Spain’s 2024 Tourism Boom: 90 Million Visitors

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Caixabank Research predicts a 5% growth in the tourism sector this year, twice the GDP growth rate, driven by increased spending from US and Latin American visitors.

Caixabank Research projects the tourism sector to grow by 5% this year, twice the GDP growth rate, fueled by increased spending from US and Latin American visitors.

Spain’s economy is set to surpass its European counterparts and exceed expectations, according to the latest upward revision by Caixabank Research. The economy is forecast to grow by 2.4% in 2024, half a percentage point higher than previous projections, and another 2.4% in 2025, driven largely by the robust tourism sector.

The research department anticipates tourist GDP will grow by 5% this year, double the overall economic growth rate, and by 3.2% in 2025. This growth is supported by the recovering purchasing power of European households, declining inflation, the European economic rebound, and Spain’s perceived increased safety amid geopolitical tensions.

“The current dynamism of the Spanish economy is partly explained by the strong momentum of the tourism sector,” the organization noted in its report. Following a record-breaking 2023, the first four months of 2024 have exceeded all previous figures, projecting the tourism sector’s share of total GDP to reach 13% this year. One-quarter of this year’s GDP growth is attributed to tourism.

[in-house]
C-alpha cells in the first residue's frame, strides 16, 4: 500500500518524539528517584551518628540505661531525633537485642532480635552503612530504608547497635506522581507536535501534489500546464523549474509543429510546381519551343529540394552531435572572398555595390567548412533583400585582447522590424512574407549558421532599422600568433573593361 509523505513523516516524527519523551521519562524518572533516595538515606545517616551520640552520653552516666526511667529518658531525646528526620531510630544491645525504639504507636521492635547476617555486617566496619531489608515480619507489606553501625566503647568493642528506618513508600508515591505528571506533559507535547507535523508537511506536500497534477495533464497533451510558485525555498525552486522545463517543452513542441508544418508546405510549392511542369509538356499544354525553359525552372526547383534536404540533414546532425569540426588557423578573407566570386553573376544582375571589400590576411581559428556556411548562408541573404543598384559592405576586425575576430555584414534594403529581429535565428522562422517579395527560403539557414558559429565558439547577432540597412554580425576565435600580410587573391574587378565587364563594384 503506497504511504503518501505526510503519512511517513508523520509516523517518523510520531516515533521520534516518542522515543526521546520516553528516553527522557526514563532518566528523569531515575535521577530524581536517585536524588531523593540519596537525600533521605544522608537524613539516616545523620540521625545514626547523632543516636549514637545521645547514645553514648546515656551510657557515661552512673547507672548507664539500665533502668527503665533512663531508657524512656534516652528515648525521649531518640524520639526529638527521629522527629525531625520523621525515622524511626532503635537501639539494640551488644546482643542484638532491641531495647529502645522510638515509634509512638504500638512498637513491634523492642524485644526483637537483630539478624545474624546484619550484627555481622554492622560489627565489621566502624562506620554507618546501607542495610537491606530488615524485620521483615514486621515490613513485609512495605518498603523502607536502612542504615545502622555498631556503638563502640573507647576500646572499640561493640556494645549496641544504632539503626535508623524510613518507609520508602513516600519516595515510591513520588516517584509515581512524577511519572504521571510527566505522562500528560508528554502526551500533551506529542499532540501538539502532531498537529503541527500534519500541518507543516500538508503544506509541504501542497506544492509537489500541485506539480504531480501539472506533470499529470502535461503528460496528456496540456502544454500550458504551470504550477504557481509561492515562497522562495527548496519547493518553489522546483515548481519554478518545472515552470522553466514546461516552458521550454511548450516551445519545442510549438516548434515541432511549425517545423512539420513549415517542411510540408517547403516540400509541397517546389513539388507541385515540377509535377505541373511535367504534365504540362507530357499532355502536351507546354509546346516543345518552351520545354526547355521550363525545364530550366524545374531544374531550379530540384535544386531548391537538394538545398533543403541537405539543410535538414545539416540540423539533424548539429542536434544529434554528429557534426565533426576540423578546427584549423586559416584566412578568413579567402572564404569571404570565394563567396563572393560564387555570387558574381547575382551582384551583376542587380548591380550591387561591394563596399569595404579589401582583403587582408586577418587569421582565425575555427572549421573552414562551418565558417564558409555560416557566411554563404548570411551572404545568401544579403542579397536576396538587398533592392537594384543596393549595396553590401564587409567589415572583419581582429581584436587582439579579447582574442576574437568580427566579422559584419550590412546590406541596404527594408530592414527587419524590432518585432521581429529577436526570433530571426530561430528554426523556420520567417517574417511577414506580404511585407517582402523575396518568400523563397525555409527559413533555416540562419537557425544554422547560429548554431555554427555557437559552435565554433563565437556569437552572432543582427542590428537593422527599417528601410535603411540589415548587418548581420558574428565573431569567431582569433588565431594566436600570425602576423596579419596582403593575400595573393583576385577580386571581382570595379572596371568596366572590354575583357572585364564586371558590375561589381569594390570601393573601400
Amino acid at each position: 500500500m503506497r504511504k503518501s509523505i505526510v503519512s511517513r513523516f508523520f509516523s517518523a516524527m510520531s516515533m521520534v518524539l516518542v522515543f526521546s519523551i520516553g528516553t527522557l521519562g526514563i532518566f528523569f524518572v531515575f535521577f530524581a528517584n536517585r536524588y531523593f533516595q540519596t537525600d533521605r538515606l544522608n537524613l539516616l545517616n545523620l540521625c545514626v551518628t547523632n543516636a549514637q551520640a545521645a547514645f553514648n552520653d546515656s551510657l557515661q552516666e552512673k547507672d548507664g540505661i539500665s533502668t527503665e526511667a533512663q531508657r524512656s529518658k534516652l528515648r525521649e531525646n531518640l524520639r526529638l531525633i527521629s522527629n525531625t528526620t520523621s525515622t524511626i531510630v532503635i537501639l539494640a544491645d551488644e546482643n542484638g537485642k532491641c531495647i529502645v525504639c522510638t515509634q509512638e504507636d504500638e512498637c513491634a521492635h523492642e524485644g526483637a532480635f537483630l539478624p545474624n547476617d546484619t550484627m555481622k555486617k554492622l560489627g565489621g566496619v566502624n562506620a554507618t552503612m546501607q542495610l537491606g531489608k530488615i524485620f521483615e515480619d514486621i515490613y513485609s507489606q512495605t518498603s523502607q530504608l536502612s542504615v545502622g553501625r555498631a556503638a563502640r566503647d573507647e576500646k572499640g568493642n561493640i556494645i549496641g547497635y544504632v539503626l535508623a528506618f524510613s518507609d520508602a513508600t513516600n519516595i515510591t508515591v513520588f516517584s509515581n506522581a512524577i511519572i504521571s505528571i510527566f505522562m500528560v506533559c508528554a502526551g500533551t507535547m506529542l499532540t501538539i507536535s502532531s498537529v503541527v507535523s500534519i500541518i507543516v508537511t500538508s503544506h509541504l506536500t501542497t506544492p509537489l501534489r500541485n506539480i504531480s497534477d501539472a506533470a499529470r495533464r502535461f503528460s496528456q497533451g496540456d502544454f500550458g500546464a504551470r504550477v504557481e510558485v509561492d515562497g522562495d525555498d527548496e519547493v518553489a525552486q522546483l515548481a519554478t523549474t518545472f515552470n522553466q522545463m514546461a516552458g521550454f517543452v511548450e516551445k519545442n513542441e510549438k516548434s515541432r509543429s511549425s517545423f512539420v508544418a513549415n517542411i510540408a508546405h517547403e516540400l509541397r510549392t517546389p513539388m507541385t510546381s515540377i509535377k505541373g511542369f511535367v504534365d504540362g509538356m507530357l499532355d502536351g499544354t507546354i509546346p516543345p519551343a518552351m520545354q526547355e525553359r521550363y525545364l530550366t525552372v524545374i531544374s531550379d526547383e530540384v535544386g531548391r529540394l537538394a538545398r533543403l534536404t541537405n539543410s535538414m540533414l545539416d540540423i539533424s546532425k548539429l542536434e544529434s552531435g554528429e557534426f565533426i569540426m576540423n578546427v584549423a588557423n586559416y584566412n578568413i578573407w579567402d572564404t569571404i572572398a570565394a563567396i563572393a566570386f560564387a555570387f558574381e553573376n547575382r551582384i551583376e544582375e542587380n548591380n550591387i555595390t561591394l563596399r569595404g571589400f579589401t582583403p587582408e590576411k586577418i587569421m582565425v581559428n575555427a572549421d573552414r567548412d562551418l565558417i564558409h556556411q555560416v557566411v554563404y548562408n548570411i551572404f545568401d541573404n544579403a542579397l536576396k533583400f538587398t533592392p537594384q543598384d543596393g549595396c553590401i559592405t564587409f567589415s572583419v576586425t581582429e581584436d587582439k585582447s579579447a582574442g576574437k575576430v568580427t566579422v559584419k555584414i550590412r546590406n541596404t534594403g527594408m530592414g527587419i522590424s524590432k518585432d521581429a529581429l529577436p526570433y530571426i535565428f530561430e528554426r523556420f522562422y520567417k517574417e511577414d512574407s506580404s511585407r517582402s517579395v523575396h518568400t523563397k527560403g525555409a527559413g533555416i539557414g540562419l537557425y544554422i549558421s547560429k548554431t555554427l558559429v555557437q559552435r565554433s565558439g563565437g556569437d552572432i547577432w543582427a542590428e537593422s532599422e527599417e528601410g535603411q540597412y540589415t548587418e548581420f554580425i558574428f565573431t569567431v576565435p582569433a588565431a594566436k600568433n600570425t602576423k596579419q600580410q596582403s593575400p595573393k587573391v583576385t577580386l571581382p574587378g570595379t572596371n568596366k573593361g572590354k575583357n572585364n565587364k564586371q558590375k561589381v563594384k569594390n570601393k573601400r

Spain is expected to welcome over 90 million international visitors this year, five million more than last year’s record. Domestic tourism remains strong but grows at a slower pace compared to international tourism due to Spaniards resuming travel abroad post-pandemic.

International tourism spending has evolved notably. While European tourists’ spending remains the most significant, its share has decreased since 2019. Conversely, tourism from the Americas has shown remarkable growth. Data from Caixabank indicates that North American tourists’ (from the US and Mexico) contribution to growth increased from 10.1% in 2019 to 12% in 2023, with early 2024 figures showing further increases. Latin American tourists’ spending rose from 3.8% pre-pandemic to 4.3% in 2023. European tourists’ contribution to spending growth dropped from 73.1% to 71.8%.

Heat waves are a concern

Despite the tourism boom, the report highlights the negative impact of climate change on the sector. Tourists are less likely to return to Spain if they experience a heat wave, reducing summer visitor numbers due to rising temperatures.

Specifically, the likelihood of tourists returning to Spain a second time is 14%, but drops to 12% if they experienced a heat wave. When the average daily temperature exceeds 5C above the historical average, the probability of repeat visits drops significantly. British and American tourists are the most affected, with a 4% decrease in their intention to return, while French and Portuguese tourists are the least affected, with only a 1% decrease.

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